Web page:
Interview by: Graeme Kay
DEAN Cain was in London recently to promote his new film, the
action thriller Out of Time (released on Boxing Day), in which
he stars opposite Denzel Washington.
Graeme Kay caught up with the TV's Superman in his London hotel.
Indie: You came into acting from pro-American football. How
different are the worlds of professional sport and Hollywood?
A: The main difference is that when you're playing pro-football,
if someone wrongs you on the field, you can respond immediately.
You can take them out. That's what you're taught all the time;
to think like a warrior.
In Hollywood, you don't have that option. If someone insults you,
or your craft, you can't punch them out, you have to find a more
subtle way of taking revenge.
Indie: You had to leave the pro-football world fairly early
because of injury. For a lot of pro sportsmen that kind of trauma
can send them off the rails. Did getting into acting help insulate
you from that kind of personal crisis?
A. I don't think I was ever really in danger of going off
the rails. I had a very untroubled childhood and, of course, I
had the advantage of going to Princeton. So when my football career
ended, I had somewhere to go
Indie: You mean landing the role of Superman?
Indie: Do you think that playing that part for so long has
caused you trouble with typecasting. Are you aware of any parts
you've lost because of playing Superman?
A. It may have. But I couldn't give you examples. The lucky
thing about Out of Time is that the director, Carl Franklin, had
never seen me in that role - I don't think he'd have recognised
me as Superman even if I'd turned up in costume. So when I walked
into the audition, all he saw was a former pro-footballer who
was the right size and shape for the part.
Indie: The character you play in the film, Chris Harrison,
is also a former football star. Did that make him easier to play?
A. Yeah, well I could identify with him.
Indie: It's often said that when an experienced pro sportsman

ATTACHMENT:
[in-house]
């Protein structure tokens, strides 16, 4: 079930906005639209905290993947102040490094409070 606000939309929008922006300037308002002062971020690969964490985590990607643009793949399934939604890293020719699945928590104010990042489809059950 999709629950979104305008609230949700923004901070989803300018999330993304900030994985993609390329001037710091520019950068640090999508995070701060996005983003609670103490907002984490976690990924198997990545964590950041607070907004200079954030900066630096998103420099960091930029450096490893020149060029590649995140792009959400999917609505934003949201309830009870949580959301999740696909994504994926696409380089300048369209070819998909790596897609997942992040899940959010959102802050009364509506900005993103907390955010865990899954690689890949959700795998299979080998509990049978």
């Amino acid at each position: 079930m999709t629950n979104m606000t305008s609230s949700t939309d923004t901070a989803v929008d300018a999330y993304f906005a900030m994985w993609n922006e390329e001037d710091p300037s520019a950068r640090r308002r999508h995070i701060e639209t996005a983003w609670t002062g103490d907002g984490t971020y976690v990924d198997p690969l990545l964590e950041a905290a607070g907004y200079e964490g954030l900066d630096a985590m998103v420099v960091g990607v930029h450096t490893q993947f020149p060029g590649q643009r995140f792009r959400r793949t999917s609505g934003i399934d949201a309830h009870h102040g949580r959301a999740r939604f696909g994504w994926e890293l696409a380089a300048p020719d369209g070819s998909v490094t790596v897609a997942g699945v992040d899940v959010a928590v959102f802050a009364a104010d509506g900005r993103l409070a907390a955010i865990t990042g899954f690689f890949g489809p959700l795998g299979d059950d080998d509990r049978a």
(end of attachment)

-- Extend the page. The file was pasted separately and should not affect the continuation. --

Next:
meets a less accomplished player, the latter tends to raise his
game. Was there an element of that in your relationship with Denzel?
A. Yeah, to a certain extent. Before we did that scene in
the bar, where we are shaping up to go at each other, the director,
Carl Franklin, warned me that I shouldn't feel intimidated by
Denzel's reputation, and that helped me get psyched up.
To use a sporting analogy, when you've got an opponent like Denzel
you either move up a gear, or you get blown off court, and I think
that during that scene I played the best I've ever done in my
Of course, it helped that I'd been up all night worrying about
it, so that when I did arrive on set I was pretty cranky and pissed
off, meaning I had the right attitude.
Indie: After years of playing the ultimate good guy, Superman,
was it good to play a baddie?
A. Yeah, that was nice. But it wasn't really a deliberate
attempt on my part to get away from the Superman image. It was
just a role that I liked and a script that I liked. Believe me,
I wasn't handed this part on a plate I really had to fight for
Indie: The film is shot in very sultry conditions. You can
almost feel the heat coming off the screen. How much did the weather
affect the performances?
A. Significantly. The weather was like another character,
especially at night. That kind of humidity and heat can be very
oppressive and that causes your emotions to run higher, so it
really is a hot, sexy film. Just the sort of thing the British
need on a cold drab day in December.